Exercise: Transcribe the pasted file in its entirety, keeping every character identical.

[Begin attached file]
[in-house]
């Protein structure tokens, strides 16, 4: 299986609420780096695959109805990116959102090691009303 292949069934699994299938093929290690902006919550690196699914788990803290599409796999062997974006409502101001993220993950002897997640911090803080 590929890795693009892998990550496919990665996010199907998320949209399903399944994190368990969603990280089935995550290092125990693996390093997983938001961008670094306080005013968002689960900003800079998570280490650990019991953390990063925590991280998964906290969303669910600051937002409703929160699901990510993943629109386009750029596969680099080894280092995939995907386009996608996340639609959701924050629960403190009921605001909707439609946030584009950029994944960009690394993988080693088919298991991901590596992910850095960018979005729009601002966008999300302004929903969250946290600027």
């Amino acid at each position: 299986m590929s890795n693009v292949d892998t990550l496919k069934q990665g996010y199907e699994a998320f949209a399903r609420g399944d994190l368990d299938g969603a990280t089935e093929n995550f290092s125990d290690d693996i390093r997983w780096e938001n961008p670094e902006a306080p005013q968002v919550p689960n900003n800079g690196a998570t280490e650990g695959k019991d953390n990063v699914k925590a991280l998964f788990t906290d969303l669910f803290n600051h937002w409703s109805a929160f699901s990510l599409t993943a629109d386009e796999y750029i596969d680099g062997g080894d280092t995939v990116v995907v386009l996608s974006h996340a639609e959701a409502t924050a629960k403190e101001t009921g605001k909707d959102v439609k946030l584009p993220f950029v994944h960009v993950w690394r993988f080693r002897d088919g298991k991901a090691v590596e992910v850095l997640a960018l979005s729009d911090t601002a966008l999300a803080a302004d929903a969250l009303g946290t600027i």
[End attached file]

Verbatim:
[in-house]
């Protein structure tokens, strides 16, 4: 299986609420780096695959109805990116959102090691009303 292949069934699994299938093929290690902006919550690196699914788990803290599409796999062997974006409502101001993220993950002897997640911090803080 590929890795693009892998990550496919990665996010199907998320949209399903399944994190368990969603990280089935995550290092125990693996390093997983938001961008670094306080005013968002689960900003800079998570280490650990019991953390990063925590991280998964906290969303669910600051937002409703929160699901990510993943629109386009750029596969680099080894280092995939995907386009996608996340639609959701924050629960403190009921605001909707439609946030584009950029994944960009690394993988080693088919298991991901590596992910850095960018979005729009601002966008999300302004929903969250946290600027």
């Amino acid at each position: 299986m590929s890795n693009v292949d892998t990550l496919k069934q990665g996010y199907e699994a998320f949209a399903r609420g399944d994190l368990d299938g969603a990280t089935e093929n995550f290092s125990d290690d693996i390093r997983w780096e938001n961008p670094e902006a306080p005013q968002v919550p689960n900003n800079g690196a998570t280490e650990g695959k019991d953390n990063v699914k925590a991280l998964f788990t906290d969303l669910f803290n600051h937002w409703s109805a929160f699901s990510l599409t993943a629109d386009e796999y750029i596969d680099g062997g080894d280092t995939v990116v995907v386009l996608s974006h996340a639609e959701a409502t924050a629960k403190e101001t009921g605001k909707d959102v439609k946030l584009p993220f950029v994944h960009v993950w690394r993988f080693r002897d088919g298991k991901a090691v590596e992910v850095l997640a960018l979005s729009d911090t601002a966008l999300a803080a302004d929903a969250l009303g946290t600027i």